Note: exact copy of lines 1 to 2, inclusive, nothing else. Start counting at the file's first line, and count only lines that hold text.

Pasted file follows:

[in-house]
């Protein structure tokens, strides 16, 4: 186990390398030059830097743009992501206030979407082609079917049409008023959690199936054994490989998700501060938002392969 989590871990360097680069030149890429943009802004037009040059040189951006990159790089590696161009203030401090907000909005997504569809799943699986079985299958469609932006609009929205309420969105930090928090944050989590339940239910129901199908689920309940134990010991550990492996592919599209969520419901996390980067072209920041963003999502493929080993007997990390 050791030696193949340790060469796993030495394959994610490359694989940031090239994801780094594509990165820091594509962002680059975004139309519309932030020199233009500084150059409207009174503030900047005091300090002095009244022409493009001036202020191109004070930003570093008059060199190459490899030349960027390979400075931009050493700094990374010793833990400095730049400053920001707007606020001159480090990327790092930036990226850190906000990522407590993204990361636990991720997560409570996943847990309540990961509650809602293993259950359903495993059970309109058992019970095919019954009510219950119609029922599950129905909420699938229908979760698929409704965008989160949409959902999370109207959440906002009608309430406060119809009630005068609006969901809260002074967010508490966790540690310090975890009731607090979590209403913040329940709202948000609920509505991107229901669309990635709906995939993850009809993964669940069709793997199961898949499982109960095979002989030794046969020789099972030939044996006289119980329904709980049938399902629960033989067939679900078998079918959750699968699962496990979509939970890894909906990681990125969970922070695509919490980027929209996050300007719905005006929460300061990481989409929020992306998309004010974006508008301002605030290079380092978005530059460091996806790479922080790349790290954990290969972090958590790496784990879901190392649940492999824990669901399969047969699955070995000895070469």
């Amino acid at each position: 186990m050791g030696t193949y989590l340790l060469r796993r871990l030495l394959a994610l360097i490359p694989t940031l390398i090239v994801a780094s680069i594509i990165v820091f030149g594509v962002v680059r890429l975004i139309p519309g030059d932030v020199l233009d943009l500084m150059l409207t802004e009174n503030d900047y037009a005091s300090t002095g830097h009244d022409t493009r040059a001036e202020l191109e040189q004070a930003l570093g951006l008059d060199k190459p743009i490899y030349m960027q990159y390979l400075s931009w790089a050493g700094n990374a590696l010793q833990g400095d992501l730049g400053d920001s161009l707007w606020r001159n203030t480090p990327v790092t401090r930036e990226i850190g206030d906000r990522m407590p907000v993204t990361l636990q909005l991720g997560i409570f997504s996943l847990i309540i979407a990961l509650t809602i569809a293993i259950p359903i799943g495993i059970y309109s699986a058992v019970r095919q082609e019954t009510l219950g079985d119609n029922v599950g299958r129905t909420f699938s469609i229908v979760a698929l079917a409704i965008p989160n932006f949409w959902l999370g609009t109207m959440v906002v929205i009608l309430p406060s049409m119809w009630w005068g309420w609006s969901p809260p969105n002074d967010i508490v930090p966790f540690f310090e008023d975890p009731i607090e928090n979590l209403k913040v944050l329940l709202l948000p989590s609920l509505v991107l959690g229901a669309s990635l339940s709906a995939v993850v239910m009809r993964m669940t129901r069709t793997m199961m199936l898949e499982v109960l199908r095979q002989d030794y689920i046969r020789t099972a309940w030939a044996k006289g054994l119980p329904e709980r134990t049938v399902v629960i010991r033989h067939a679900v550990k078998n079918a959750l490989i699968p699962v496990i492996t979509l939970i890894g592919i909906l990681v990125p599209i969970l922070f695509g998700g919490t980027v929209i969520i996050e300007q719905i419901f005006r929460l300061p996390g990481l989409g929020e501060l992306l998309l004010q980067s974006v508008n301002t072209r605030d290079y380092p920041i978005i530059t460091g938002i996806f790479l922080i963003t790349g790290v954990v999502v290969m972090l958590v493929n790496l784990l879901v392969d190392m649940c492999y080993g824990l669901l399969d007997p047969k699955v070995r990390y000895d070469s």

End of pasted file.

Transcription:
[in-house]
């Protein structure tokens, strides 16, 4: 186990390398030059830097743009992501206030979407082609079917049409008023959690199936054994490989998700501060938002392969 989590871990360097680069030149890429943009802004037009040059040189951006990159790089590696161009203030401090907000909005997504569809799943699986079985299958469609932006609009929205309420969105930090928090944050989590339940239910129901199908689920309940134990010991550990492996592919599209969520419901996390980067072209920041963003999502493929080993007997990390 050791030696193949340790060469796993030495394959994610490359694989940031090239994801780094594509990165820091594509962002680059975004139309519309932030020199233009500084150059409207009174503030900047005091300090002095009244022409493009001036202020191109004070930003570093008059060199190459490899030349960027390979400075931009050493700094990374010793833990400095730049400053920001707007606020001159480090990327790092930036990226850190906000990522407590993204990361636990991720997560409570996943847990309540990961509650809602293993259950359903495993059970309109058992019970095919019954009510219950119609029922599950129905909420699938229908979760698929409704965008989160949409959902999370109207959440906002009608309430406060119809009630005068609006969901809260002074967010508490966790540690310090975890009731607090979590209403913040329940709202948000609920509505991107229901669309990635709906995939993850009809993964669940069709793997199961898949499982109960095979002989030794046969020789099972030939044996006289119980329904709980049938399902629960033989067939679900078998079918959750699968699962496990979509939970890894909906990681990125969970922070695509919490980027929209996050300007719905005006929460300061990481989409929020992306998309004010974006508008301002605030290079380092978005530059460091996806790479922080790349790290954990290969972090958590790496784990879901190392649940492999824990669901399969047969699955070995000895070469």